Of course, as Rav Cohen demonstrates, for us, all these aspects of the visible universe are under the exclusive control of the One and Only Creator and the Babylonian names of the months merely reflected the mistaken powers attributed to various avodah zarah. He goes on to show that the Luchos, which were given in Tammuz, had incredible potential, but since we made the Eigel, this beautiful time lost its luster and became tragedy-laden (Taanis 28b). This interpretation follows the approach of Rav Chaim Friedlander that Tammuz is the time when tremendous gifts are proffered but ruined by man and transformed into tragedy. Indeed, he refers us to another of his citations (Ohel Dovid to Rus 2:23), where he records that the earliest seeds of Malchus Bais Dovid were planted on the 17th of Tammuz by Boaz and Rus. Clearly, the potential for greatness was always there, but was temporarily lost with the Golden Calf and restored by the Mother of Royalty, Rus, the ancestor of Dovid Hamelech. While during Tammuz many things went quite backwards, some of the greatest things of all happened as well.
Another gadol who follows this path in delineating the special power of the month of Tammuz is Rav Moshe Dovid Vali, one of the prime disciples of the Ramchal. He reveals (Sefer Halikkutim, page 553) that the posuk that energizes the month of Tammuz is in Tehillim 31:5. The word that emerges from the opening letters of the letters of Totzieini Meireshes Zu Tamnu Li is Tammuz. This posuk means “remove me from this net that they have hidden for me, for You are my stronghold.” Rav Vali explains that Tammuz is the month when “we are caught in the net of sin and lost the great madreigos we have gained. However, at the time of geulah, the sadness will turn to gladness.” Once again we see that although Tammuz represents a complete inversion of what we are and pray for, in the end it can be restored to its initial potential and greatness.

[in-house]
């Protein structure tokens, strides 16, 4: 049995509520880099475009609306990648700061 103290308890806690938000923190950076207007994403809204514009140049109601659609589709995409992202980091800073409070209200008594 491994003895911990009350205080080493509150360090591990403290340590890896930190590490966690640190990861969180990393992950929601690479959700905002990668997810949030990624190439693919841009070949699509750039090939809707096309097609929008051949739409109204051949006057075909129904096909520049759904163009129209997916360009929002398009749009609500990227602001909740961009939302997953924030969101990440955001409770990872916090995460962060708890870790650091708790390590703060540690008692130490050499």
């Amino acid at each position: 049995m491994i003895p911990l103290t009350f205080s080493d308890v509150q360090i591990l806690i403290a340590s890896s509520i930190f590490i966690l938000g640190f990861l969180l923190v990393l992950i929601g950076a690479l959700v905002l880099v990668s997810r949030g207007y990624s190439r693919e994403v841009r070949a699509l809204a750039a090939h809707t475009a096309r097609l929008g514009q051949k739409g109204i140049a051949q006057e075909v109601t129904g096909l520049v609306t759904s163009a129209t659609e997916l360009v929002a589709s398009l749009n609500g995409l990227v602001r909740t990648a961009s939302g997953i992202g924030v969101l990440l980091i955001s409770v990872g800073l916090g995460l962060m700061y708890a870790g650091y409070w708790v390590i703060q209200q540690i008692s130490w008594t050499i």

We may suggest another approach based upon the posuk that the Arizal taught us as reflecting the essence of the month. The wicked Haman declares that nothing satisfies him as long as Mordechai sits at the king’s gate. The baalei mussar (see, for instance, Rav Yechezkel Levenstein, Ohr Yechezkel, Yirah Umussar, page 209; Darchei Mussar, Purim, page 305) point out the astounding distinctions between Mordechai and Haman related to personal serenity. Haman, by his own admission, has everything this world can possibly offer. Wealth, family and power are all his in abundance. But when there is only one fly in his ointment – Mordechai the Jew is not giving Haman his perceived requisite honor – his life becomes worthless. Mordechai, on the other hand, is content to sit anonymously at the palace gate. No power, no glory; as long as he is given the opportunity to serve Hashem, he is more than satisfied with his life. This is one of the messages of Tammuz’s posuk. “Those who have one hundred want two hundred,” for there is no end to the demands of materialism. On the other hand, those who live with a constant eye on the next world have no need for the excesses of this world. Tammuz gives us a perspective upon life from the vantage point of its transience.